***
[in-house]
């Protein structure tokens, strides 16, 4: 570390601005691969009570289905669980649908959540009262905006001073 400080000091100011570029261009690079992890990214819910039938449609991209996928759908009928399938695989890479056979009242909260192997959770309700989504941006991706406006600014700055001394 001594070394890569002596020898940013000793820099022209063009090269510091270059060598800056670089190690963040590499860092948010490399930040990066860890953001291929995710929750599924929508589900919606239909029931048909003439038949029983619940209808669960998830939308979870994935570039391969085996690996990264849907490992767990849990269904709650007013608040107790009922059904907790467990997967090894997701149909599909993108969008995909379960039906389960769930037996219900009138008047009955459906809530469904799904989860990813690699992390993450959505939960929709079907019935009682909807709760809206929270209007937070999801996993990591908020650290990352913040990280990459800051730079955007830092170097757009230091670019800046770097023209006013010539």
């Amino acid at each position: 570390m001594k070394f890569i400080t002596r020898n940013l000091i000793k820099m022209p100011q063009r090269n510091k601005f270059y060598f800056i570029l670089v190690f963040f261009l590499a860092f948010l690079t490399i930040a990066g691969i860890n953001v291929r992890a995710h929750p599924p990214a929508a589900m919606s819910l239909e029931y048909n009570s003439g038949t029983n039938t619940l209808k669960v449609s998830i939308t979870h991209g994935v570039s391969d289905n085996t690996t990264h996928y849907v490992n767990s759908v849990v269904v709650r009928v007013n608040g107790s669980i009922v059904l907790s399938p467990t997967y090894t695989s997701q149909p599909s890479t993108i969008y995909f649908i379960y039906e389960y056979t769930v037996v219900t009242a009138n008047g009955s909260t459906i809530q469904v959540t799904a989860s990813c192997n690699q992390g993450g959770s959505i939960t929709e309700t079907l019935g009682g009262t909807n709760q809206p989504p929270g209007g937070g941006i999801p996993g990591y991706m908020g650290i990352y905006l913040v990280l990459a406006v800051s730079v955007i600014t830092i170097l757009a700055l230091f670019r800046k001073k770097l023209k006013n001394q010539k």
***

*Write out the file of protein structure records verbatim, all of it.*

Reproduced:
[in-house]
């Protein structure tokens, strides 16, 4: 570390601005691969009570289905669980649908959540009262905006001073 400080000091100011570029261009690079992890990214819910039938449609991209996928759908009928399938695989890479056979009242909260192997959770309700989504941006991706406006600014700055001394 001594070394890569002596020898940013000793820099022209063009090269510091270059060598800056670089190690963040590499860092948010490399930040990066860890953001291929995710929750599924929508589900919606239909029931048909003439038949029983619940209808669960998830939308979870994935570039391969085996690996990264849907490992767990849990269904709650007013608040107790009922059904907790467990997967090894997701149909599909993108969008995909379960039906389960769930037996219900009138008047009955459906809530469904799904989860990813690699992390993450959505939960929709079907019935009682909807709760809206929270209007937070999801996993990591908020650290990352913040990280990459800051730079955007830092170097757009230091670019800046770097023209006013010539």
């Amino acid at each position: 570390m001594k070394f890569i400080t002596r020898n940013l000091i000793k820099m022209p100011q063009r090269n510091k601005f270059y060598f800056i570029l670089v190690f963040f261009l590499a860092f948010l690079t490399i930040a990066g691969i860890n953001v291929r992890a995710h929750p599924p990214a929508a589900m919606s819910l239909e029931y048909n009570s003439g038949t029983n039938t619940l209808k669960v449609s998830i939308t979870h991209g994935v570039s391969d289905n085996t690996t990264h996928y849907v490992n767990s759908v849990v269904v709650r009928v007013n608040g107790s669980i009922v059904l907790s399938p467990t997967y090894t695989s997701q149909p599909s890479t993108i969008y995909f649908i379960y039906e389960y056979t769930v037996v219900t009242a009138n008047g009955s909260t459906i809530q469904v959540t799904a989860s990813c192997n690699q992390g993450g959770s959505i939960t929709e309700t079907l019935g009682g009262t909807n709760q809206p989504p929270g209007g937070g941006i999801p996993g990591y991706m908020g650290i990352y905006l913040v990280l990459a406006v800051s730079v955007i600014t830092i170097l757009a700055l230091f670019r800046k001073k770097l023209k006013n001394q010539k």